Are the Democrats celebrating the right things?

The Democrats are excited. Not without just cause. But perhaps about the wrong things.

The present unpopularity of President George W. Bush is causing Democratic commentators to dream of capturing both Houses of Congress in 2006, as the prelude to a Democrat victory for the presidency in 2008. I'd say such forecasts are way premature, if not outright utopian.

Where the Democrats can take considerable satisfaction is in the three gubernatorial elections of 2005. I'm including the recounted and court-challenged Washington state election, as well as Tuesday night's more orderly elections in New Jersey and Virginia.

The was every reason to fear that the Republicans could win all three, one by judicial review (Washington), one because of scandals affecting local Democrats (New Jersey), and one by simply not having as good a candidate as the previous one (Virginia). This would have left the Democrats with 19 Governors to the Republicans' 31.

So 2005 is an excellent year for the Democrats in terms of containing the Republicans, given that there have been no opportunities for making electoral gains so far.

Next year's Congressional elections are unlikely to see any change of control for purely technical reasons. The House of Representatives is showing a falling number of truly competitive seats (28 according to Charlie Cook [see "Political Dashboard"]). The Republicans only need to win three (they currently hold 17 of them) to retain control of the House.

In the Senate, another bad tactical situation exists for the Democrats. Last year they were defending 19 Senate seats to 15 Republican, the Democrats promptly made a net loss of four seats. In 2006, the Democrats will be defending 17 Senate seats (plus the Independent seat of Jim Jeffords in Vermont). The Republicans will only be defending 15 seats and would need to lose at least a third of them to lose control of the Senate. At this stage, I don't see this as likely.

Where the Democrats really have chances are in the gubernatorial elections. No fewer than 36 States are due to elect a Governor in November 2006. Only 14 are Democrats, and a staggering 22 are Republicans. Here's were the opportunity to do some real damage lies.

California, Florida, New York and Texas are the big four states with 147 electoral college votes for the presidential elections in 2006 and 2010. All four presently have Republican governors who are up for re-election. Two of them, Jeb Bush in Florida and George Pataki in New York will not be seeking re-election. Arnold Schwarzenegger was elected in California during a special election in 2003, he would do extremely well at this stage to win a primary and general election. That leaves Texas.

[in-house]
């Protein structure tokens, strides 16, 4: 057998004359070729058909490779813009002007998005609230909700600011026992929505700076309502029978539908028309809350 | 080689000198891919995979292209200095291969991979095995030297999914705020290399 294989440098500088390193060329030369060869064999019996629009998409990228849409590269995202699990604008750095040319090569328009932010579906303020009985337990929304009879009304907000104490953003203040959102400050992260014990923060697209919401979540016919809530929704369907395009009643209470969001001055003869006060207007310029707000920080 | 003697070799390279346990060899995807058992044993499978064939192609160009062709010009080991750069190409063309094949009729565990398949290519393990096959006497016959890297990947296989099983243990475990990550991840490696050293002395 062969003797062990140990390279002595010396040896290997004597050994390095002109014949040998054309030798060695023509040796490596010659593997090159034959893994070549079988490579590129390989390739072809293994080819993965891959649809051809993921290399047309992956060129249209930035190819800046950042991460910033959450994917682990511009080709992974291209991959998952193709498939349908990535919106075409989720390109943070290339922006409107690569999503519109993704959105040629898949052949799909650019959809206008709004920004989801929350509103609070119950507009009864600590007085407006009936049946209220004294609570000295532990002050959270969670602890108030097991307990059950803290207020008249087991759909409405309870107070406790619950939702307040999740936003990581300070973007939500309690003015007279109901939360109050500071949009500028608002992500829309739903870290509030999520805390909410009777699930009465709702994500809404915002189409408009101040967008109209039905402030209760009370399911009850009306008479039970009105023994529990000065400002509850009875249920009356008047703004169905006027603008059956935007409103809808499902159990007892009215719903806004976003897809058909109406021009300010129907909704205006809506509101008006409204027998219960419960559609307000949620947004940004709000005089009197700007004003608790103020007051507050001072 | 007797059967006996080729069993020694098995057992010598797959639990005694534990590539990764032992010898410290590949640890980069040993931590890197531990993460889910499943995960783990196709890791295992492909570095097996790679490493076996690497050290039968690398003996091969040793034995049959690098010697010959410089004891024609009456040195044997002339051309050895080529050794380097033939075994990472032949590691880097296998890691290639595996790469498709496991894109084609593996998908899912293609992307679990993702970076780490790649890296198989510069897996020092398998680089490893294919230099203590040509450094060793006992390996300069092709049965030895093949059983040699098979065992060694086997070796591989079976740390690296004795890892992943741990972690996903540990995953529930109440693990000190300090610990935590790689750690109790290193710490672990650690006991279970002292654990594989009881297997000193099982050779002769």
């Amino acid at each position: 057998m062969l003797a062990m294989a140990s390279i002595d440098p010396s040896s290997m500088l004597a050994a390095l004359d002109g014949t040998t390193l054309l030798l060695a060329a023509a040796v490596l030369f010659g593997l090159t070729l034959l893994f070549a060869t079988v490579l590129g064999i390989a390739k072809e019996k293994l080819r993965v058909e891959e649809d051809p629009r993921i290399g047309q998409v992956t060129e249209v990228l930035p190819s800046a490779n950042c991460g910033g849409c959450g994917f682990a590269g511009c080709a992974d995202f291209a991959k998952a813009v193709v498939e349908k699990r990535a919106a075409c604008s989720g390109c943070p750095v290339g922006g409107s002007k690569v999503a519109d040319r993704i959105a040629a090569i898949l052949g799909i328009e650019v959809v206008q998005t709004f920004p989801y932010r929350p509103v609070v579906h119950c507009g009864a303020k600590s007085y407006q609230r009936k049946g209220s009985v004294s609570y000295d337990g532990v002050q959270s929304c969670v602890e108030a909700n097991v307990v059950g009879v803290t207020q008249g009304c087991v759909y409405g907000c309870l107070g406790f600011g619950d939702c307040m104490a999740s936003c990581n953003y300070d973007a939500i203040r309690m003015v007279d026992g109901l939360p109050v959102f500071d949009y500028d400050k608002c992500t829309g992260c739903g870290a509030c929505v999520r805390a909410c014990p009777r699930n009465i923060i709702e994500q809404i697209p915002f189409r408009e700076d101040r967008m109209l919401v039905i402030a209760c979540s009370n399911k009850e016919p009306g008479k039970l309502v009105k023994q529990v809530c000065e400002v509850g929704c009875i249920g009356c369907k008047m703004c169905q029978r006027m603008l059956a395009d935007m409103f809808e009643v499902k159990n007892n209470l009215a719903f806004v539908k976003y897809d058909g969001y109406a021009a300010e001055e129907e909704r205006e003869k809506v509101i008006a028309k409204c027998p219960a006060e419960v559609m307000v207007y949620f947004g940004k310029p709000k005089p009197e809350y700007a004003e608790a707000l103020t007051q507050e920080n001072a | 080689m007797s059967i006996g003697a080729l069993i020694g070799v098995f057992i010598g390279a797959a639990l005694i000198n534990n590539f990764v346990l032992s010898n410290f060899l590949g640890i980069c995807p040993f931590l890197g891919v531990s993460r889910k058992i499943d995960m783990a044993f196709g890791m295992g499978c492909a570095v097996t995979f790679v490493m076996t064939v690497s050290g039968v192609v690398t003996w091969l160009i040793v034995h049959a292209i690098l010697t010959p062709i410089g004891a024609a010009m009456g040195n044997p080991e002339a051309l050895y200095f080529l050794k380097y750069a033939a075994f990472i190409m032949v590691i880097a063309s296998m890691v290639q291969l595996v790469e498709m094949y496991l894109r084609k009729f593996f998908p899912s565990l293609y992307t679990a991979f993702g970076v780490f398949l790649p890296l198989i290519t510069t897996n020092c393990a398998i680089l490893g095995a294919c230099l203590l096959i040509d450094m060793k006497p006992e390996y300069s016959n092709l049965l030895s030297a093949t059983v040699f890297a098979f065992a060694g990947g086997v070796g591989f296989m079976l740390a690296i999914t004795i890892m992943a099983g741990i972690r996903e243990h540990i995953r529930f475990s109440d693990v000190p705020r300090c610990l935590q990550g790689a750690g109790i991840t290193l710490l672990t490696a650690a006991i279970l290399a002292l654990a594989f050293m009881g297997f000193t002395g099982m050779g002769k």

Among the other states up for election there are plenty of chances for both sides. For the party in opposition nationally, this is the kind of scenario campaigners need.

A reasonable set of goals for 2006 would seem to be to make whatever gains in the House of Representatives are possible. In the Senate to come away with any increase would be a satisfactory outcome (the real chance for change will be in 2008, when 19 Republican senators face the voters). But in the gubernatorial contests the target has to be to win back at least California and New York, and pick off several other states. A majority of the Governors should be the goal of the Democrats for next year.

Meanwhile, of course we have the Supreme Court nomination of Samuel Alito. At this stage I can't see him failing to be nominated to the Supreme Court bench, replacing Sandra Day O'Connor. Judge Alito won't have to be a hardline conservative to tilt the balance of the court away from liberalism. In the long run, that may be the biggest election of the year.

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